– I sometimes don’t cover the top of the springform pan with plastic wrap or foil once it’s in the fridge because I don’t want condensation forming and then dripping on the top of the cake. I’ll wait until I know it’s cool for sure- an hour or so and then wrap it up.
I’ve had absolutely no cracks since taking these steps (hopefully I didn’t jinx it). Cheesecakes can be finicky! But hopefully this takes some of the guesswork out of it- because man are they delicious!!
Happy Valentine’s Day 🙂
New York Style Cheesecake
Adapted from Martha Stewart’s Baking Handbook.
Notes: This recipe makes one 9″ cheesecake, or 24 individual sized cheesecakes made in a paper lined cupcake tin. Make sure the cream cheese is at room temperature before starting the recipe. This can take up to 1-2 hours with the packages sitting at room temperature. Follow above instructions when cooking the cheesecake.
For the cheesecake:
3.5 eight ounce packages of cream cheese (full fat), at room temperature
1 1/8 cup sugar
1/4 cup all-purpose flour
1/2 cup sour cream (full fat), room temperature
3/4 teaspoon vanilla extract
For the vanilla cookie crust:
2 stick of butter
1/2 cup sugar
2 large egg yolks
2 teaspoons vanilla extract
1 1/2 cup all purpose flour
pinch of salt
For the raspberry coulis:
1/2 cup frozen raspberries
2 tablespoons granulated sugar
1 tablespoon water
Preheat the oven to 350F degrees. Butter a 9″ springform pan or line 24 cupcake tins.
Make the crust: Cream together the butter and sugar. Mix in the egg yolks and vanilla. Then the flour and pinch of salt. Press in as thin a layer as possible in the bottom of the springform pan. The easiest way to do this is with wet fingers so the dough doesn’t stick to them. For the cupcakes, make a ball and then press it in to the bottom.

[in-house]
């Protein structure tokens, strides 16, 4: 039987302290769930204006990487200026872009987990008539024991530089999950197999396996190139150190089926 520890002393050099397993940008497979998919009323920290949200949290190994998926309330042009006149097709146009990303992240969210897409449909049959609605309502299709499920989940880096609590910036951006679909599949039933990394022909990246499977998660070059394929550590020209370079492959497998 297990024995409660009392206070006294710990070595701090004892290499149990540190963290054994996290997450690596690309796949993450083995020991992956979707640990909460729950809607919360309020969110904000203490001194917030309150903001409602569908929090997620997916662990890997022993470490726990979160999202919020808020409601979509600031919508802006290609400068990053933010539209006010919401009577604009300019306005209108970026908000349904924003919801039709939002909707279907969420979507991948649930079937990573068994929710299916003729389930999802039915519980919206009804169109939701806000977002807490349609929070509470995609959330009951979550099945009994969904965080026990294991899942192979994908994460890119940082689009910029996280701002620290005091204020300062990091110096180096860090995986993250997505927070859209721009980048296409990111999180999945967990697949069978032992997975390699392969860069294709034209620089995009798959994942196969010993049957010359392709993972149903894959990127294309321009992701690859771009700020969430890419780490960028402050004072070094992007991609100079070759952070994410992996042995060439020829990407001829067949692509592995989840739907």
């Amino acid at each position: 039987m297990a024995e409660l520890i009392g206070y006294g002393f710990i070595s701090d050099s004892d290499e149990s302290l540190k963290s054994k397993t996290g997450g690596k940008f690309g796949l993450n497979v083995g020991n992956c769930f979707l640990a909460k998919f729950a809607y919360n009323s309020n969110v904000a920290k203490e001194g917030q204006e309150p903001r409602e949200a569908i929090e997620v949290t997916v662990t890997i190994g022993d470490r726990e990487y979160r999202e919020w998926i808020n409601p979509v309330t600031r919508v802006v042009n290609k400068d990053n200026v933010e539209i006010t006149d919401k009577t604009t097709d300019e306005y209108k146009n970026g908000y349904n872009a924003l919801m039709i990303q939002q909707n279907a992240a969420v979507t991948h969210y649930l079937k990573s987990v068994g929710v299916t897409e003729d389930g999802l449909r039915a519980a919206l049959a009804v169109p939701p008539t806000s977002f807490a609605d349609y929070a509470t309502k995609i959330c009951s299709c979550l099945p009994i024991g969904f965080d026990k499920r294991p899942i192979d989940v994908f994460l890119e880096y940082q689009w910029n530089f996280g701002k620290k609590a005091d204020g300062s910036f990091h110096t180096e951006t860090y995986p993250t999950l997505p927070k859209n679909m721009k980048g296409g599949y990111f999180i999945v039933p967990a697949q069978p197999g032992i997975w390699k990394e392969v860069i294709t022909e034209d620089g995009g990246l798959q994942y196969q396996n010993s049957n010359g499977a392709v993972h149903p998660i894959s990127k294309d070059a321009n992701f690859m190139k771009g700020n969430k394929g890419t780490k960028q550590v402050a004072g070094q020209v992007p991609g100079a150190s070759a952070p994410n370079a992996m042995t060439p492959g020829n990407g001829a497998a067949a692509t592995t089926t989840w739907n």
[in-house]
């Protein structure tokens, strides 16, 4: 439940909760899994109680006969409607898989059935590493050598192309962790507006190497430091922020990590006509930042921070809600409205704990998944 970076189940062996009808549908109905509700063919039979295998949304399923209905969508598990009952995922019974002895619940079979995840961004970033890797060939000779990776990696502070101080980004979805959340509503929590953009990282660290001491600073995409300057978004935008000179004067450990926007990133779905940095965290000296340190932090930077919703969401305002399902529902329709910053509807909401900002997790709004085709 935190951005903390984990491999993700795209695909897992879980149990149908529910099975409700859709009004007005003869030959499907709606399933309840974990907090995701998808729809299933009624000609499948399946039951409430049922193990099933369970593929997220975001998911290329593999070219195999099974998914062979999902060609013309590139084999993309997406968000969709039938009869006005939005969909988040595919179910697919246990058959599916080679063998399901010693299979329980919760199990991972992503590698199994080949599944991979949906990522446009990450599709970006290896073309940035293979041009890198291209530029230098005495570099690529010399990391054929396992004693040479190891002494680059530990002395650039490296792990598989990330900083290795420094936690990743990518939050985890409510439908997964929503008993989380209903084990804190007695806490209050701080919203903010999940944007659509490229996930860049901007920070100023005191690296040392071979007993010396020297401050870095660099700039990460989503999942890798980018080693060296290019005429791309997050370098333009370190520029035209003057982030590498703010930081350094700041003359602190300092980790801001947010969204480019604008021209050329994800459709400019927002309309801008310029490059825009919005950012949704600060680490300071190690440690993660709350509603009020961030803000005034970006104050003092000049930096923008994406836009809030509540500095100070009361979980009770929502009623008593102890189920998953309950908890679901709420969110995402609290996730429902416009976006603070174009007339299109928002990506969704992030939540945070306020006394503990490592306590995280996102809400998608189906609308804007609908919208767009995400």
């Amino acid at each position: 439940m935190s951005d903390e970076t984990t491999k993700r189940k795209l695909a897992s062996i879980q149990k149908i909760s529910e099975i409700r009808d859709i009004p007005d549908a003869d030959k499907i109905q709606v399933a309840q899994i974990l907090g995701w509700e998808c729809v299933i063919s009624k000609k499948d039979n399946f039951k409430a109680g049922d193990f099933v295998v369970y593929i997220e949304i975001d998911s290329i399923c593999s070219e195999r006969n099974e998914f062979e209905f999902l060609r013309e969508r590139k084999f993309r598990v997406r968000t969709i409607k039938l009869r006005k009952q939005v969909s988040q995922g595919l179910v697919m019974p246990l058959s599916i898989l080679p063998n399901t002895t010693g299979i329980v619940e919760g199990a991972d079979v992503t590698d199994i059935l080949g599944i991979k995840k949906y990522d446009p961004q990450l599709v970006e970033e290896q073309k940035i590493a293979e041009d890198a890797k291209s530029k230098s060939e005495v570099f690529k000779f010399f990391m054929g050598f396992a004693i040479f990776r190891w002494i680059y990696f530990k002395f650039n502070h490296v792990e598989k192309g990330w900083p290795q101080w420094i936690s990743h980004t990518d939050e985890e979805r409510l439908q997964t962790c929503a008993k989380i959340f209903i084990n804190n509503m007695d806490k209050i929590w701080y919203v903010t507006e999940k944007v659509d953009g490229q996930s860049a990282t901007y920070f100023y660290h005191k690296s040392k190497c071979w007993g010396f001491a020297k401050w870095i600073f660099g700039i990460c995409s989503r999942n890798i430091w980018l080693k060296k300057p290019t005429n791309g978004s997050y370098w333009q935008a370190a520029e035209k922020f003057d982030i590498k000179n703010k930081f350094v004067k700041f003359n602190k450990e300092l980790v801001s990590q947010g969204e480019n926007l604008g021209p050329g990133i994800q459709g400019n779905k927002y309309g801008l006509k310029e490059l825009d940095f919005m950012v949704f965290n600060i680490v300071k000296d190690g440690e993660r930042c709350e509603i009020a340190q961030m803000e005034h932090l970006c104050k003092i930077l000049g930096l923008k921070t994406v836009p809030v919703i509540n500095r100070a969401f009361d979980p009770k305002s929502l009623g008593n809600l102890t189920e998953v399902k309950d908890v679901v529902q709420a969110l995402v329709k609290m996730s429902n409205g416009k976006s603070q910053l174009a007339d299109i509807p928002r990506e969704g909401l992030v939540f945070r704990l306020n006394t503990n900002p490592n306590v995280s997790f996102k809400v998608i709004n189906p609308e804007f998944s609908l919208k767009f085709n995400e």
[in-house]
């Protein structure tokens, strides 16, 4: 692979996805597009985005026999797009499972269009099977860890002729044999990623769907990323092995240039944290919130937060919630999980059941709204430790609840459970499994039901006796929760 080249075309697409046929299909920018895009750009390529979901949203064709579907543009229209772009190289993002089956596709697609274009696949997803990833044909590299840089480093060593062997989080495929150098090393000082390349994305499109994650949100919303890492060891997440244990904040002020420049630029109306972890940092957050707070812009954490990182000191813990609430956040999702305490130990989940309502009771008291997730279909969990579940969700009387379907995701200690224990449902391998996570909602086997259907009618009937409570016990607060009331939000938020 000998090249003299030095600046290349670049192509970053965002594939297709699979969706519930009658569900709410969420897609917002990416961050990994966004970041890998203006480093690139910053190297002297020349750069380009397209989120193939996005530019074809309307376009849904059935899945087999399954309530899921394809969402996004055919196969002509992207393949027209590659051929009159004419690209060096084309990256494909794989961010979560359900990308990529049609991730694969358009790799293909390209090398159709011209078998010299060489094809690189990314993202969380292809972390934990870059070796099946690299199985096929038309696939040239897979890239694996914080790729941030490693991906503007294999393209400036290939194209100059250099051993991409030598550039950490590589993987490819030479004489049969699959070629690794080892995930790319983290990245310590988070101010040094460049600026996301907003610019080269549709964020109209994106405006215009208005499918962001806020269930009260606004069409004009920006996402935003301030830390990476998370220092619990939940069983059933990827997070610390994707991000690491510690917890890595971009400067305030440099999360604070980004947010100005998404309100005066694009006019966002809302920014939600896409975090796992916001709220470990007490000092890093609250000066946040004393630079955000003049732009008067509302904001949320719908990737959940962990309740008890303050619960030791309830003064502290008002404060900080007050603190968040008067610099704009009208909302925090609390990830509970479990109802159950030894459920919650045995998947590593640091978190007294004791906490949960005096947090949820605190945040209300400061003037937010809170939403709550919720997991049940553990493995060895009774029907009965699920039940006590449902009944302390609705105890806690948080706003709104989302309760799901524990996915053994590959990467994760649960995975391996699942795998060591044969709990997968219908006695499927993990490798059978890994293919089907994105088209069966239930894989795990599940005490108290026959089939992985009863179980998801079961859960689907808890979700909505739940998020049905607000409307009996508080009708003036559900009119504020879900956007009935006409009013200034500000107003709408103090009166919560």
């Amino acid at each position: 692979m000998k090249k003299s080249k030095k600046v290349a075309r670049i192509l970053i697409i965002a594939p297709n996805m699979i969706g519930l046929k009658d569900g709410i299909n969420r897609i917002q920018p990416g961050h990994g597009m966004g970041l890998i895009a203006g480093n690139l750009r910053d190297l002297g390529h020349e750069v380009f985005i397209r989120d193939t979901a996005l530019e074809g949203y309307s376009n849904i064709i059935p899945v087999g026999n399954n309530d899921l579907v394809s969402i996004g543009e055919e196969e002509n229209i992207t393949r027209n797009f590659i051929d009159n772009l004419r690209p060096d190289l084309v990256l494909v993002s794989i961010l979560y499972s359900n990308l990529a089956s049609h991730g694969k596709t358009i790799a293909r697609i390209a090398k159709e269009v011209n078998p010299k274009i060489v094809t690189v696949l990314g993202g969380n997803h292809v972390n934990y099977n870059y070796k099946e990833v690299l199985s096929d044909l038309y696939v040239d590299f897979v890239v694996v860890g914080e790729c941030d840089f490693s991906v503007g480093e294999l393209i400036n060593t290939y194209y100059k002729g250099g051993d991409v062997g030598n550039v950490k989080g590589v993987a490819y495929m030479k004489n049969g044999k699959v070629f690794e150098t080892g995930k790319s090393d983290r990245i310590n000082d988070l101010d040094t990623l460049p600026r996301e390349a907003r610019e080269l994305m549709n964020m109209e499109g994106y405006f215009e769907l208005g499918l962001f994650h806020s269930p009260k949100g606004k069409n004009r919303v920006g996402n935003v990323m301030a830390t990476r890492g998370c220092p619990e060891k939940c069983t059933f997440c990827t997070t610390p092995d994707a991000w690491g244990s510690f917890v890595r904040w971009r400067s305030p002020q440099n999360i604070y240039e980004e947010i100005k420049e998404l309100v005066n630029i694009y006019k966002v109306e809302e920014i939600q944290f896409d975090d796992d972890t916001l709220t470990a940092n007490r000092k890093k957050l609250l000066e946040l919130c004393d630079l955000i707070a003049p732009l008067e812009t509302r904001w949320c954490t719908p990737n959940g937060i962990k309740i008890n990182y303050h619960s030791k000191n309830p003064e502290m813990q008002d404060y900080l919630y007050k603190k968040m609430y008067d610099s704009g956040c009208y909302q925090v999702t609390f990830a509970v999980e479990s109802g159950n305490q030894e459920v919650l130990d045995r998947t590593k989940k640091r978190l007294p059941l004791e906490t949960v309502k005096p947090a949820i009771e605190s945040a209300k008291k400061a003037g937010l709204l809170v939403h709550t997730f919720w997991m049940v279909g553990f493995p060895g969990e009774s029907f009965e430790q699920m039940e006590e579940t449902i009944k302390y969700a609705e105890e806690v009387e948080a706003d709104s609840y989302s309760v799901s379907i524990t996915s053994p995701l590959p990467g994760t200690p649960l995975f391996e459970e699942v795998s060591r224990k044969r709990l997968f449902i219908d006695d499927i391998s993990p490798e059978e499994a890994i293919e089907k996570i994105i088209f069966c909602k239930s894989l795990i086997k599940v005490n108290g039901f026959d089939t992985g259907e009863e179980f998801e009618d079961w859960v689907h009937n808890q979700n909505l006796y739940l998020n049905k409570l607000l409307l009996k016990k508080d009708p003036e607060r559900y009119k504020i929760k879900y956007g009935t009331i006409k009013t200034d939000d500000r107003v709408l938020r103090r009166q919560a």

Bake crust 15-18 minutes at 350 or until golden. Let cool.
For the cheesecake, in the bowl of an electric mixer paddle the cream cheese until light and creamy with no visible lumps. If you have a torch (like what you would use for creme brulee you can torch the side of the mixing bowl just a bit while it’s beating to warm up the cream cheese and help smooth it faster). In a small bowl, mix together the sugar and flour. Gradually beat into the cream cheese.
Add the sour cream and vanilla, and then the eggs. Beat until just combined scraping down the bowl frequently.
Pour into the prepared springform pan or fill cupcake tins 3/4 full using a cookie scoop, pouring it from the bowl, or spooning it.
If you are making the raspberry coulis, place all ingredients in a small saucepan. Heat, stirring frequently until the raspberries start to break down, and the mixture thickens slightly. Puree and strain for a smooth texture. Make a marbled tip effect on the top, or dots to make hearts, or just a big dab will do. Then you’re ready to bake!
For the cupcake sized cheesecake, reduce the temperature of the oven to 325 degrees. If you can, place the tin on a jelly roll pan, put in the oven and pour boiling water into the pan so it comes up the edges of the cupcake tin. Bake until the sides are set, about 20 minutes rotating halfway through.
For the 9″ cheesecake, follow the above cheesecake tips. Bake at 350 for 45 minutes and then reduce the oven temperature to 325 and bake an additional 30 minutes or so, until the sides are set but the middle is slightly wobbly.
Let cool completely before refrigerating.